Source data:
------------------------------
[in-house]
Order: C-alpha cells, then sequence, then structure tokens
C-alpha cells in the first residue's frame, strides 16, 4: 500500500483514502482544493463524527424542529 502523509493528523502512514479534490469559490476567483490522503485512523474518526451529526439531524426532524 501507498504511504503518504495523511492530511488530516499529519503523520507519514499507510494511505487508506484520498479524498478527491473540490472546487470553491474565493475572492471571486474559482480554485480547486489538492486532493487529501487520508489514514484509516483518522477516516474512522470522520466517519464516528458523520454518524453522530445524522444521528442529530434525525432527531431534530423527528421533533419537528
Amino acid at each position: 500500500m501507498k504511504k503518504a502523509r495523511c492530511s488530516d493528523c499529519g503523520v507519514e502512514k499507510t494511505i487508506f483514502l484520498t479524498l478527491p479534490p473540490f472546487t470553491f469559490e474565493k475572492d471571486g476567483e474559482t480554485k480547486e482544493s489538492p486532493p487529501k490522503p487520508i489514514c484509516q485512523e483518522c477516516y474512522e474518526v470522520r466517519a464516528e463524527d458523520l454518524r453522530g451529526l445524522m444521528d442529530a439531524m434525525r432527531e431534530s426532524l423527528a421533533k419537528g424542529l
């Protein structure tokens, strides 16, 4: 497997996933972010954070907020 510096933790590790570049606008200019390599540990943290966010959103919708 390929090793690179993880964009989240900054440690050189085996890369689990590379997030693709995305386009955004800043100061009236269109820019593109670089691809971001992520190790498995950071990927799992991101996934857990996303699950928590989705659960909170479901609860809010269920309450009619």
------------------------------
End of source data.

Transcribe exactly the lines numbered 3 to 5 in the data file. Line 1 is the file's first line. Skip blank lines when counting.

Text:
C-alpha cells in the first residue's frame, strides 16, 4: 500500500483514502482544493463524527424542529 502523509493528523502512514479534490469559490476567483490522503485512523474518526451529526439531524426532524 501507498504511504503518504495523511492530511488530516499529519503523520507519514499507510494511505487508506484520498479524498478527491473540490472546487470553491474565493475572492471571486474559482480554485480547486489538492486532493487529501487520508489514514484509516483518522477516516474512522470522520466517519464516528458523520454518524453522530445524522444521528442529530434525525432527531431534530423527528421533533419537528
Amino acid at each position: 500500500m501507498k504511504k503518504a502523509r495523511c492530511s488530516d493528523c499529519g503523520v507519514e502512514k499507510t494511505i487508506f483514502l484520498t479524498l478527491p479534490p473540490f472546487t470553491f469559490e474565493k475572492d471571486g476567483e474559482t480554485k480547486e482544493s489538492p486532493p487529501k490522503p487520508i489514514c484509516q485512523e483518522c477516516y474512522e474518526v470522520r466517519a464516528e463524527d458523520l454518524r453522530g451529526l445524522m444521528d442529530a439531524m434525525r432527531e431534530s426532524l423527528a421533533k419537528g424542529l
């Protein structure tokens, strides 16, 4: 497997996933972010954070907020 510096933790590790570049606008200019390599540990943290966010959103919708 390929090793690179993880964009989240900054440690050189085996890369689990590379997030693709995305386009955004800043100061009236269109820019593109670089691809971001992520190790498995950071990927799992991101996934857990996303699950928590989705659960909170479901609860809010269920309450009619």